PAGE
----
29 October    •    18:00    •    Cube Microplex

29 October 18:00
Cube Microplex

Joe Bullet + Shaft

part of Africa’s Lost Classics
in partnership with Come the Revolution

Afrika Eye and Come the Revolution present an evening of cinema in the genre of ‘blaxploitation’ films.

Curated by Dr Jacqueline Maingard, Reader in Film, University of Bristol

This event pairs a South African-produced film, Joe Bullet (1973), with the first ‘blaxploitation’ film made in the USA, Shaft (1971), which in part provided inspiration for the character, Joe Bullet. Joe Bullet was produced for specifically black audiences in South Africa under apartheid, when there was no opportunity for black filmmakers to produce films. The film was banned by the apartheid government shortly after its release but the film’s producer, Tonie van der Merwe, and director, Louis de Witt, went on to make many more films under the government’s so-called ‘B-scheme’, which provided subsidies to predominantly white film producers and directors for the popular consumption of films made for black film audiences. Joe Bullet is part of the Gravel Road digital restoration project that has revived some of these films after forty years.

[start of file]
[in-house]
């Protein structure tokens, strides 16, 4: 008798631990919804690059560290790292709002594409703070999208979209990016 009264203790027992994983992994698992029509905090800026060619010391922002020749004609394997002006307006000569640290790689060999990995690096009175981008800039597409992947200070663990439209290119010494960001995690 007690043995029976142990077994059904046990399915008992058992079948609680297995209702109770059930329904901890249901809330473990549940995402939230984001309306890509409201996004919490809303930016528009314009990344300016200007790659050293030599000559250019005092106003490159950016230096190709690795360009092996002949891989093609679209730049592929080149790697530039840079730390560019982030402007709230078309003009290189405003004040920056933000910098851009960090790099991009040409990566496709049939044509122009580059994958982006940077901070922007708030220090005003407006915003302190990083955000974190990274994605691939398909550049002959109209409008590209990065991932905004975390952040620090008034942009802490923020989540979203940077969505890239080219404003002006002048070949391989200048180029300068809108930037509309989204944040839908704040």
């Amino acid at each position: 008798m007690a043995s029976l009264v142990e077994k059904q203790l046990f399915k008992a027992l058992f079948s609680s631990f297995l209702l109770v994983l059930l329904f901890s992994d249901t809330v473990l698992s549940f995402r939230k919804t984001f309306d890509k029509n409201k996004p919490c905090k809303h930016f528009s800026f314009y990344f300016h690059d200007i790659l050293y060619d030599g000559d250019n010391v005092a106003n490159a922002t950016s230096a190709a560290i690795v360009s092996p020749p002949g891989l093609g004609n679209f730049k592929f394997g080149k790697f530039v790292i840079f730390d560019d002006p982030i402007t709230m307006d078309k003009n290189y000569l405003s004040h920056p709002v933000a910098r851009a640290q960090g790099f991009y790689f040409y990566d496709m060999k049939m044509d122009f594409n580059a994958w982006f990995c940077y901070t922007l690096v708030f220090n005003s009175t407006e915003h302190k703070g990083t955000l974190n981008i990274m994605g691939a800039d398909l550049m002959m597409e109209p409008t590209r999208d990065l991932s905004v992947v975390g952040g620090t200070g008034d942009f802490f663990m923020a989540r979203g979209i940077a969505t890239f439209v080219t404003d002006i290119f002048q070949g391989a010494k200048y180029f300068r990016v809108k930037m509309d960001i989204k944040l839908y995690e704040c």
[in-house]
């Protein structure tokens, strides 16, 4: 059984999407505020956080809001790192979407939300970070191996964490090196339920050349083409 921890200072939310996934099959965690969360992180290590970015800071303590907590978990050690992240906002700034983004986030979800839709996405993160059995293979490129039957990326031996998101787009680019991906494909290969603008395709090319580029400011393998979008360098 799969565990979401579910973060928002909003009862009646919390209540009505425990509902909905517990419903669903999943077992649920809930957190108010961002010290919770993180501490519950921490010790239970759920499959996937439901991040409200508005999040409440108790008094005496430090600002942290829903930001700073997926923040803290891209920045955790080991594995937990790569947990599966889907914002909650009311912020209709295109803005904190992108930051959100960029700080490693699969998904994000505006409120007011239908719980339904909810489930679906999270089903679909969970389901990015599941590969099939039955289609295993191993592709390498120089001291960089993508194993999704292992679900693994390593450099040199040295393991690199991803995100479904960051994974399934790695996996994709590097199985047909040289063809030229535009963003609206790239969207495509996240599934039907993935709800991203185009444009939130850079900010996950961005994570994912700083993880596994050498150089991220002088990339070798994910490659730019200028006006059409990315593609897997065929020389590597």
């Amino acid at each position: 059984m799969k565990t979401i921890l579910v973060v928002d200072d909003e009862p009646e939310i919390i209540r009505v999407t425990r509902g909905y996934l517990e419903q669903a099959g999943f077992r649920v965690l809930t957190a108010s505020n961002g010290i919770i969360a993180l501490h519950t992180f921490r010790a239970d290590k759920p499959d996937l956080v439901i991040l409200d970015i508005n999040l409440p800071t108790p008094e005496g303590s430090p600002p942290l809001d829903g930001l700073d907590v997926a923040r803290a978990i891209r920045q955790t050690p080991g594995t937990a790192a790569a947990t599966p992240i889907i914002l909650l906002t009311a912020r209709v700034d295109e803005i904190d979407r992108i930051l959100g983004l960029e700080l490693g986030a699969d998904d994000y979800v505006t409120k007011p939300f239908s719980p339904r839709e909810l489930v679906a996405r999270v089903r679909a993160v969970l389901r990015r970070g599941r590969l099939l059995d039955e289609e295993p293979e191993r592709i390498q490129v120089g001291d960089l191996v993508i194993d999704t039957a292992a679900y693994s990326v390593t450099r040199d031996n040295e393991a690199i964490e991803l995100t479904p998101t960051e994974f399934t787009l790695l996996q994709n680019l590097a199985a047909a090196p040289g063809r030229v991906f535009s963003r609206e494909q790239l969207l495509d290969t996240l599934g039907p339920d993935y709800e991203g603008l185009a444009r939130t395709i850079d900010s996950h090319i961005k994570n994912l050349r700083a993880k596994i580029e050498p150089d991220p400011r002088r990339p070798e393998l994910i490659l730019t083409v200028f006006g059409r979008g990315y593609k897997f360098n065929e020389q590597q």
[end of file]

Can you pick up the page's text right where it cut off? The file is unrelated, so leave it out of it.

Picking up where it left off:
Joe Bullet

Director: Louis De Witt
South Africa, 1973, 89 mins, English

The film tells the story of a mysterious gangster who starts sabotaging soccer team The Eagles’ chance at winning the upcoming championship final. In the criminal underworld of soccer, only our eponymous hero Joe Bullet, a part-James Bond, part-John Shaft character, played by well-known South African actor Ken Gampu, can save the championship.



Director: Gordon Parks
USA, 1971, 100 mins, English, R

John Shaft is part-James Bond part-Black Panther … He wears his Afro with pride as he hunts for a Harlem ganglord’s kidnapped daughter. In this, first of the so-called ‘blaxploitation’ movies, Roundtree shines as the violent yet supercool black detective hero taken from Ernest Tidyman’s novels. With an Oscar-winning score from Isaac Hayes.

This is a rare chance to see Shaft screened from 35mm print, provided by the British Film Institute.